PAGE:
Five years ago, BAR published an extraordinary artifact—an ivory pomegranate less than 2 inches high (1.68 inches, to be exact) that was probably used in the Temple of Solomon, the only artifact from Solomon’s Temple ever discovered (“Probable Head of Priestly Scepter From Solomon’s Temple Surfaces in Jerusalem,” BAR 10:01, by André Lemaire).
The clue suggesting that the pomegranate was the head of a scepter or standard is a small hole in its base into which a thin rod could have been inserted. A similar scepter is pictured in the hands of the Assyrian monarch Sennacherib in reliefs carved on the walls of his palace in Assyria. Sennacherib besieged Jerusalem in the late eighth century B.C. Similar scepters with pomegranate heads have also been found from the Late Bronze Age. Other possibilities, however, are that the pomegranate served as an ornament in the Temple, as a decoration on an altar or as a finial on a throne or cultic box.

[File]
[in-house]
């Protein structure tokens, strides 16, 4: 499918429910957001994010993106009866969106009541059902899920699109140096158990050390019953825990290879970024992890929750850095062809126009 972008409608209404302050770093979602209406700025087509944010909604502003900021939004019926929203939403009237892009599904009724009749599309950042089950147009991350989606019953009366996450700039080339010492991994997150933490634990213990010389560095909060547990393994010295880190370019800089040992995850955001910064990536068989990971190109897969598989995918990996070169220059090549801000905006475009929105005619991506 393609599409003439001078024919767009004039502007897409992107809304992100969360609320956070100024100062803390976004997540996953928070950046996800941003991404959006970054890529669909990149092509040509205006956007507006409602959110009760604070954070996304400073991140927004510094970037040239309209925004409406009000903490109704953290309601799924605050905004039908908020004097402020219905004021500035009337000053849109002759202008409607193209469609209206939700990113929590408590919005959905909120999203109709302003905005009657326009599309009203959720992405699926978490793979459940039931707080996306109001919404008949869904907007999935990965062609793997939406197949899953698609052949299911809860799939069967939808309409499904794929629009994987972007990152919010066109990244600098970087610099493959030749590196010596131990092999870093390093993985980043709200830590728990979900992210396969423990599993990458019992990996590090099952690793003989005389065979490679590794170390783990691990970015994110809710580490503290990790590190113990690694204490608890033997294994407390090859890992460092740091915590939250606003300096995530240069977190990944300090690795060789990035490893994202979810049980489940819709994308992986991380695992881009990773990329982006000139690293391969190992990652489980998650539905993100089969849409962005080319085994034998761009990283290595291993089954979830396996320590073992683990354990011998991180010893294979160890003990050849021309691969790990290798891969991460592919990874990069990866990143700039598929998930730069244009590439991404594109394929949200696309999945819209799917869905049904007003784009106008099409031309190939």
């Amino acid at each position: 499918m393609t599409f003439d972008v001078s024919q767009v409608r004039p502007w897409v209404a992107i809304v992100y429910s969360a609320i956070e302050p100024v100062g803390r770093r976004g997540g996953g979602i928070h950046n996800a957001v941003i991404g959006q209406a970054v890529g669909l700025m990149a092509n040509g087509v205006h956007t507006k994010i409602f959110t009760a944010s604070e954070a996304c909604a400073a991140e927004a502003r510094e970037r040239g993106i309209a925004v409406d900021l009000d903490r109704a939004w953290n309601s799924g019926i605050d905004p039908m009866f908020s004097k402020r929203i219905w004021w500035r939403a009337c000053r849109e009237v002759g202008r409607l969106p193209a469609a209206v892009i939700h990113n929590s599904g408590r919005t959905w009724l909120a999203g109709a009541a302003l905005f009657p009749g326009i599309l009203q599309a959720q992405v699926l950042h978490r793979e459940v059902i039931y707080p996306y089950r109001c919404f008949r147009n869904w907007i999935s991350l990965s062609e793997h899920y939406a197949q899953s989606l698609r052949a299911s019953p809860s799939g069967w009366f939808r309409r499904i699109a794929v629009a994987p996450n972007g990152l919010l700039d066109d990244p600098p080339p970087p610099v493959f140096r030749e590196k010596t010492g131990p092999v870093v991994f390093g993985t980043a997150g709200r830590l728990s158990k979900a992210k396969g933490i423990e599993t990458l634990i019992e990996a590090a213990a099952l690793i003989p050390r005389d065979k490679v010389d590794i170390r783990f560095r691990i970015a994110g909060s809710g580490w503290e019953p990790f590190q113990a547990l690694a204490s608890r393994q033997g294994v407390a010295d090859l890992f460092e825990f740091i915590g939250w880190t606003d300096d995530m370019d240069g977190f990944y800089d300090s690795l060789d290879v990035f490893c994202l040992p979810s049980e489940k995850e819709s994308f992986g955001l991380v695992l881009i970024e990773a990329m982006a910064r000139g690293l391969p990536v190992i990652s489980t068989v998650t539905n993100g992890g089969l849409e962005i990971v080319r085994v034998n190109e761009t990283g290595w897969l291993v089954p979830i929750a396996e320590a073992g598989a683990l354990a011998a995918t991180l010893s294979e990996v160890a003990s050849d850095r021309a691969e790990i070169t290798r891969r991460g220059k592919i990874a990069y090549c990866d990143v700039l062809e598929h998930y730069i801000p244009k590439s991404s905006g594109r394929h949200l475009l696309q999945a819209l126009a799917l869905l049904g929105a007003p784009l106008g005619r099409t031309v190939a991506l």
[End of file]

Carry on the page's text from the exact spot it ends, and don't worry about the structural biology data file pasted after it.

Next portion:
What inevitably connects it with the Temple, however, is an inscription around the shoulder of the pomegranate, just below the neck. Unfortunately, part of the pomegranate’s grenade (the central ball) was damaged in antiquity, so the inscription is incomplete. The letters that survived, however, are clear:
lby³[xxx]hù qdsû khnm
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